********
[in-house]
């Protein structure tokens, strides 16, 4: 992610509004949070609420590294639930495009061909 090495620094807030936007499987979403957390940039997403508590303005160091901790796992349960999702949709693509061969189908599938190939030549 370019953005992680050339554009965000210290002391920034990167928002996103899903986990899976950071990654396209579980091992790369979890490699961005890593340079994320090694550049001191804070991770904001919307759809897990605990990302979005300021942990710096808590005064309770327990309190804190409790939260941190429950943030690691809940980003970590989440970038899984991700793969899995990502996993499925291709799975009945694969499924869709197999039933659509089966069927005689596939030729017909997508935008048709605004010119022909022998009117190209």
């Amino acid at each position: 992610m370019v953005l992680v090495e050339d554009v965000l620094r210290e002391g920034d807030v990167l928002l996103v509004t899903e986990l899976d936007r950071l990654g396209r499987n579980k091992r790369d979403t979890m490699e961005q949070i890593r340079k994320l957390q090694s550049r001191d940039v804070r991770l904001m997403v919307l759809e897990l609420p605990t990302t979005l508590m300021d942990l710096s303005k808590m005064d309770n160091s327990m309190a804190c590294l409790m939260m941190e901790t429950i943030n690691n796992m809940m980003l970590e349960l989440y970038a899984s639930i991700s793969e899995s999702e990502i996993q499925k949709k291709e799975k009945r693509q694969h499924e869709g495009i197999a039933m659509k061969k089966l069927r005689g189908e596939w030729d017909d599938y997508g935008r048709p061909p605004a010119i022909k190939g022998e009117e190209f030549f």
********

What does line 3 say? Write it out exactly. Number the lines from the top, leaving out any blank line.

């Amino acid at each position: 992610m370019v953005l992680v090495e050339d554009v965000l620094r210290e002391g920034d807030v990167l928002l996103v509004t899903e986990l899976d936007r950071l990654g396209r499987n579980k091992r790369d979403t979890m490699e961005q949070i890593r340079k994320l957390q090694s550049r001191d940039v804070r991770l904001m997403v919307l759809e897990l609420p605990t990302t979005l508590m300021d942990l710096s303005k808590m005064d309770n160091s327990m309190a804190c590294l409790m939260m941190e901790t429950i943030n690691n796992m809940m980003l970590e349960l989440y970038a899984s639930i991700s793969e899995s999702e990502i996993q499925k949709k291709e799975k009945r693509q694969h499924e869709g495009i197999a039933m659509k061969k089966l069927r005689g189908e596939w030729d017909d599938y997508g935008r048709p061909p605004a010119i022909k190939g022998e009117e190209f030549f």